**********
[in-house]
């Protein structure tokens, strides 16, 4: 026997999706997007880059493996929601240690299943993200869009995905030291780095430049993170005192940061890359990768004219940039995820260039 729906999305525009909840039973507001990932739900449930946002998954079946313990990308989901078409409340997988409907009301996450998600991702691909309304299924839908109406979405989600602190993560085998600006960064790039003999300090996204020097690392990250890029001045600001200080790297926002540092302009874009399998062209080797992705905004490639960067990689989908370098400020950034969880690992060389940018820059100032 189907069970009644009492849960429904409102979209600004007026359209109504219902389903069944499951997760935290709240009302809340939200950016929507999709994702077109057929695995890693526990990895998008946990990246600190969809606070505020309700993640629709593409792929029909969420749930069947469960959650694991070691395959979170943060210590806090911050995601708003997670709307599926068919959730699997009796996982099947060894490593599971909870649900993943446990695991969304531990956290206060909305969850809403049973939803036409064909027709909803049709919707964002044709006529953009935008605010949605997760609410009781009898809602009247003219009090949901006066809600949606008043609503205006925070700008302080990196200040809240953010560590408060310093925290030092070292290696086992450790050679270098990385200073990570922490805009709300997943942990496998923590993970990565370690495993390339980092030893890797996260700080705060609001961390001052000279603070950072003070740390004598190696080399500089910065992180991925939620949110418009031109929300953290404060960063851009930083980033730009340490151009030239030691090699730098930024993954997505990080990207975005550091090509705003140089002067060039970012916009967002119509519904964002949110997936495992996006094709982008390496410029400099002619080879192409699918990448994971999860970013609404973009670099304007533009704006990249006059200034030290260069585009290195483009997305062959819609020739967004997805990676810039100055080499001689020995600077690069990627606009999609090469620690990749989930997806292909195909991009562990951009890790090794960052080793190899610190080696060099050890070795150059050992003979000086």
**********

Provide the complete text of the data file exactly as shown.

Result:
[in-house]
């Protein structure tokens, strides 16, 4: 026997999706997007880059493996929601240690299943993200869009995905030291780095430049993170005192940061890359990768004219940039995820260039 729906999305525009909840039973507001990932739900449930946002998954079946313990990308989901078409409340997988409907009301996450998600991702691909309304299924839908109406979405989600602190993560085998600006960064790039003999300090996204020097690392990250890029001045600001200080790297926002540092302009874009399998062209080797992705905004490639960067990689989908370098400020950034969880690992060389940018820059100032 189907069970009644009492849960429904409102979209600004007026359209109504219902389903069944499951997760935290709240009302809340939200950016929507999709994702077109057929695995890693526990990895998008946990990246600190969809606070505020309700993640629709593409792929029909969420749930069947469960959650694991070691395959979170943060210590806090911050995601708003997670709307599926068919959730699997009796996982099947060894490593599971909870649900993943446990695991969304531990956290206060909305969850809403049973939803036409064909027709909803049709919707964002044709006529953009935008605010949605997760609410009781009898809602009247003219009090949901006066809600949606008043609503205006925070700008302080990196200040809240953010560590408060310093925290030092070292290696086992450790050679270098990385200073990570922490805009709300997943942990496998923590993970990565370690495993390339980092030893890797996260700080705060609001961390001052000279603070950072003070740390004598190696080399500089910065992180991925939620949110418009031109929300953290404060960063851009930083980033730009340490151009030239030691090699730098930024993954997505990080990207975005550091090509705003140089002067060039970012916009967002119509519904964002949110997936495992996006094709982008390496410029400099002619080879192409699918990448994971999860970013609404973009670099304007533009704006990249006059200034030290260069585009290195483009997305062959819609020739967004997805990676810039100055080499001689020995600077690069990627606009999609090469620690990749989930997806292909195909991009562990951009890790090794960052080793190899610190080696060099050890070795150059050992003979000086």